Ataxic93.2264.4
Dyskinetic62.1366.1
Hypotonic51.8254.3
Missing68
Topographical pattern
Hemiplegia10437.819635.00.024
Diplegia10337.517531.2
Quadriplegia6824.718933.8
Missing1534
Gross Motor Function Classification System level
I–II19167.734459.20.016
III–V9132.323740.8
Missing813
Epilepsy
No22079.741070.70.005
Yes5620.317029.3
Missing1414
Vision
No impairment16060.628451.80.114
Strabismus only4316.311921.7
Some impairment5119.312021.9
Functionally blind103.8254.6
Missing2646
Hearing
No impairment23487.348286.40.282
Some impairment2710.1498.8
Bilateral deafness72.6274.8
Missing2236
Intellect
No impairment12951.825348.80.442
Some impairment12048.226551.2
Missing4176
Speech
No impairment12950.420036.60.001
Some impairment7228.118934.5
Non verbal5521.515828.9
Missing3447

Distribution of MRI patterns

The distribution of MRI patterns in the 563 included children (329 males, 234 females) is shown in Figure. 1. WMI was the most common MRI pattern, evident in 45% of assessed scans from children with all CP subtypes, followed by grey matter injury (GMI [14%]), normal imaging (13%), malformations (10%), focal vascular insults (9%), and miscellaneous patterns (7%). The most common miscellaneous abnormalities were isolated ventricular dilatation, isolated volume loss in the corpus callosum, cerebellar haemorrhage, cerebellar atrophy, and Chiari malformations.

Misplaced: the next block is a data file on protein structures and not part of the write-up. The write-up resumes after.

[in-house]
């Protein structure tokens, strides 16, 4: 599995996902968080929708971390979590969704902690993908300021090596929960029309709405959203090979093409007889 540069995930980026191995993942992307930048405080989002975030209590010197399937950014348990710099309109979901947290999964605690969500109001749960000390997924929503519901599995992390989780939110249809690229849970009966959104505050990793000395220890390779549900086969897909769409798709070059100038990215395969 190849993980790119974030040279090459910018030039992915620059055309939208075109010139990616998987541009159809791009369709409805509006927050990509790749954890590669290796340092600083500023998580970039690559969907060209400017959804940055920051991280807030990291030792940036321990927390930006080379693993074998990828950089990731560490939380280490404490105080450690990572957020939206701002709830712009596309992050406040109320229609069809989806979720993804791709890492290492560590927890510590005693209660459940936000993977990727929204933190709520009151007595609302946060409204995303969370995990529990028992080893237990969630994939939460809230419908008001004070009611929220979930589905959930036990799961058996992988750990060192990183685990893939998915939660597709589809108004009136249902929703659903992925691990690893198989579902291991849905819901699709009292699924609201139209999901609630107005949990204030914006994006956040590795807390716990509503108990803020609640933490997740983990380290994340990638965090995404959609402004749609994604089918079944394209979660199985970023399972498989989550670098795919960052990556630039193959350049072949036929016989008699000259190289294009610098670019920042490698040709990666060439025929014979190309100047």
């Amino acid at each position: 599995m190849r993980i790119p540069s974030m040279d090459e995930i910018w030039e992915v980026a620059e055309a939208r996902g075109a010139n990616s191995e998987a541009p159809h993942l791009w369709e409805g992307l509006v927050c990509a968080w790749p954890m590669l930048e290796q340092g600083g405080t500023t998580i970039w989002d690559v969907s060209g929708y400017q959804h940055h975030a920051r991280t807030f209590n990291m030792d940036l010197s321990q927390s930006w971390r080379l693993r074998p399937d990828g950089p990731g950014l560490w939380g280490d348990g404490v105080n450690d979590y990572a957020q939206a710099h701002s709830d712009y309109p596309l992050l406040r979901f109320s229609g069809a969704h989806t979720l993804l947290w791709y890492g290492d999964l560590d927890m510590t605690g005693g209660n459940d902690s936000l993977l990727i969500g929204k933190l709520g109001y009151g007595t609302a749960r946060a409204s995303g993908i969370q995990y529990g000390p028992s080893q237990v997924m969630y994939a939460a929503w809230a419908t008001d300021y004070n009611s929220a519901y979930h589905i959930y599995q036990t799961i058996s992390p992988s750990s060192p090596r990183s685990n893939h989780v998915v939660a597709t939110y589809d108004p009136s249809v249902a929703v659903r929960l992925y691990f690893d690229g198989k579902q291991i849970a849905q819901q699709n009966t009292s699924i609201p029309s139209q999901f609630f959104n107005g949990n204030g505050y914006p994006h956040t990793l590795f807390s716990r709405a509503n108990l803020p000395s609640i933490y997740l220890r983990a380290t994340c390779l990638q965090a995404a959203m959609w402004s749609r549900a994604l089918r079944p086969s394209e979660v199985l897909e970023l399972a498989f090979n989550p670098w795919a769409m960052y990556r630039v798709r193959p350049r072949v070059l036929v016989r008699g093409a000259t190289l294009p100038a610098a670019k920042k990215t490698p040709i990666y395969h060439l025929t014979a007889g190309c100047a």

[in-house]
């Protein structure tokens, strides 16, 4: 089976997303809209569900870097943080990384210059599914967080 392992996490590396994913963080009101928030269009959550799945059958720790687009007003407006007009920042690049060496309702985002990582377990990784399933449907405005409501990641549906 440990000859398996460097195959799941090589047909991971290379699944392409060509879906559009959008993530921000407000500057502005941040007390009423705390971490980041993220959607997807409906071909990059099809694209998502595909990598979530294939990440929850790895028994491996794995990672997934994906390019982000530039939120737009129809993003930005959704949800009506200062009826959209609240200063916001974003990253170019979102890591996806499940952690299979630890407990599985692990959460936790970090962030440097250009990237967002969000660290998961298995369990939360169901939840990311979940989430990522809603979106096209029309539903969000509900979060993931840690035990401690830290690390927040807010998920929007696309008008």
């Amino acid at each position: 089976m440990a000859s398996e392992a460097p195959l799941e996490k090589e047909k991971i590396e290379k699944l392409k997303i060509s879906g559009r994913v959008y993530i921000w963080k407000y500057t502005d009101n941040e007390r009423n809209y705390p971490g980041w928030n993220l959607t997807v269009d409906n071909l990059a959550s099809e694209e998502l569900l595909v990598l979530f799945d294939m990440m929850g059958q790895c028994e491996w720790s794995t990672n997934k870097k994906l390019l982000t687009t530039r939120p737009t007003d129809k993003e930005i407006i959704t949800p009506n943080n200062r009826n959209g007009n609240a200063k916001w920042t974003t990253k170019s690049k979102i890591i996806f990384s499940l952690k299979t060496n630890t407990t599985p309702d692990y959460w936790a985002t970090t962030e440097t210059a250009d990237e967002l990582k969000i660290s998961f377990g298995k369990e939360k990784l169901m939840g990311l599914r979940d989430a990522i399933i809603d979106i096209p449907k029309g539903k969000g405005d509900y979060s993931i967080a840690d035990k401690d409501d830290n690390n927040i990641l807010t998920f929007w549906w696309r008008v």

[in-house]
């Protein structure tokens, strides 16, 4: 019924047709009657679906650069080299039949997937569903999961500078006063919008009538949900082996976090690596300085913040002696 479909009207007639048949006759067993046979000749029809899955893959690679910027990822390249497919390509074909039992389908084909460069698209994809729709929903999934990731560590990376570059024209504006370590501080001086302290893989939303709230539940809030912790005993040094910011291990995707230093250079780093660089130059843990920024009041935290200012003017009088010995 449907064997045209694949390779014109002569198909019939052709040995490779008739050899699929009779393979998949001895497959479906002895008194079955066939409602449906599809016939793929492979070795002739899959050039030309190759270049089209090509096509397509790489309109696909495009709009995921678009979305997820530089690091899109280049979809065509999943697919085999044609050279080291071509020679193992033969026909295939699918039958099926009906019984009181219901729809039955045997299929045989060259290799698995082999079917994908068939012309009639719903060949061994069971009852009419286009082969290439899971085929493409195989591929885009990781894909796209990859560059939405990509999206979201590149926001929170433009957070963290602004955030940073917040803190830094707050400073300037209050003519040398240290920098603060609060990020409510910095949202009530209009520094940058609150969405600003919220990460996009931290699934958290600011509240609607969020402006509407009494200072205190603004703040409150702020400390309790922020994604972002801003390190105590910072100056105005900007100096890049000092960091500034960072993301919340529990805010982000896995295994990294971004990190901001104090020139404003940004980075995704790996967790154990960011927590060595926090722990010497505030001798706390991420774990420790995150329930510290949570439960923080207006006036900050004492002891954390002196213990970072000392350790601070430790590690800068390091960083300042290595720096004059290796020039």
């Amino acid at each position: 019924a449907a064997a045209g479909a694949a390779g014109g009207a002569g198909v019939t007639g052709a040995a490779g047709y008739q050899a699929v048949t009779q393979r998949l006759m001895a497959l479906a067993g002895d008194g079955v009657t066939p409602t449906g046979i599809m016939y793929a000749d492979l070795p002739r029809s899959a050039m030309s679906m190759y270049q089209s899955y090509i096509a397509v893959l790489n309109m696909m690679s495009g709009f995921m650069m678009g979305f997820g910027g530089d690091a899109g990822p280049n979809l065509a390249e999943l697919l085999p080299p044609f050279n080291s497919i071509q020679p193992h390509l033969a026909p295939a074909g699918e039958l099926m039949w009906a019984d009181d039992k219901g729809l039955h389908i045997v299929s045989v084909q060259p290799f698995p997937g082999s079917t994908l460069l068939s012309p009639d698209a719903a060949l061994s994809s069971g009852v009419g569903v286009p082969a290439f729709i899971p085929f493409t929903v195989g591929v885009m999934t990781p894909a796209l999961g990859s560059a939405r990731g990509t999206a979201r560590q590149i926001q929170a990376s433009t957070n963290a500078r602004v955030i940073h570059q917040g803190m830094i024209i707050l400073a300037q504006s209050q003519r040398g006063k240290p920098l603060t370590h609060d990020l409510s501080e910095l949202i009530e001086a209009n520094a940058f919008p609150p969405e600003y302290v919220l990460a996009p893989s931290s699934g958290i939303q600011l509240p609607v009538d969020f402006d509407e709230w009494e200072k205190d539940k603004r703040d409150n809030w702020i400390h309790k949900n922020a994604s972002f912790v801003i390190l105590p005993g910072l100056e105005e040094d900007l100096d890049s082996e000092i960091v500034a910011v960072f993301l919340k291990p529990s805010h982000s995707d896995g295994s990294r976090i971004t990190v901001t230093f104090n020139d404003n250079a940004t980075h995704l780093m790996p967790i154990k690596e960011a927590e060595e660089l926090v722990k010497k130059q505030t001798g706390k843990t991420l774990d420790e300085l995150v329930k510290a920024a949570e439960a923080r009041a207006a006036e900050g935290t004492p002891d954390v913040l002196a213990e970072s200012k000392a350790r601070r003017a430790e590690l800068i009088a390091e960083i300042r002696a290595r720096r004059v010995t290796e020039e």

image

Figure 1. Distribution of magnetic resonance imaging patterns based on the most recent postneonatal scan and a single classification. Norm, normal; WMI, white matter injury; GMI, grey matter injury; FVI, focal vascular insult; Malf, malformation; Misc, miscellaneous.

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Antenatal and perinatal factors

There was good evidence to suggest a difference in the distribution of imaging patterns between groups for nulliparity (p=0.004), three or more previous births (p=0.002), multiple pregnancy (p=0.002), and birth gestation (p<0.001; Table 3). The distribution of MRI patterns for term versus preterm birth is shown in Figure. 2. Delivery at a tertiary hospital (p=0.002), low 5-minute Apgar scores, delayed spontaneous respiratory efforts, neonatal seizures, and neonatal care admission were also strongly associated with MRI pattern (all p<0.001).

Table 3. Factors associated with each abnormal MRI pattern for a 1999–2006 birth cohort of 563 children with CP and available MRI, including comparison frequencies from the Victorian population
FactorPopulationaWhite matter injury (nb=255)Grey matter injury (nb=81)Focal vascular insults (nb=53)Malformations (nb=58) p c
%n/total% p c n/total% p c n/total% p c n/total% p d
  1. aWhole population data from the Australian state of Victoria, except for neonatal seizures where data were obtained from previous studies. bDenominators vary because of missing data. cp-value from χ2 test for difference from the population proportion. dp-value from χ2 test for difference between magnetic resonance imaging (MRI) patterns. pc, percentile; TER, time to established respiration.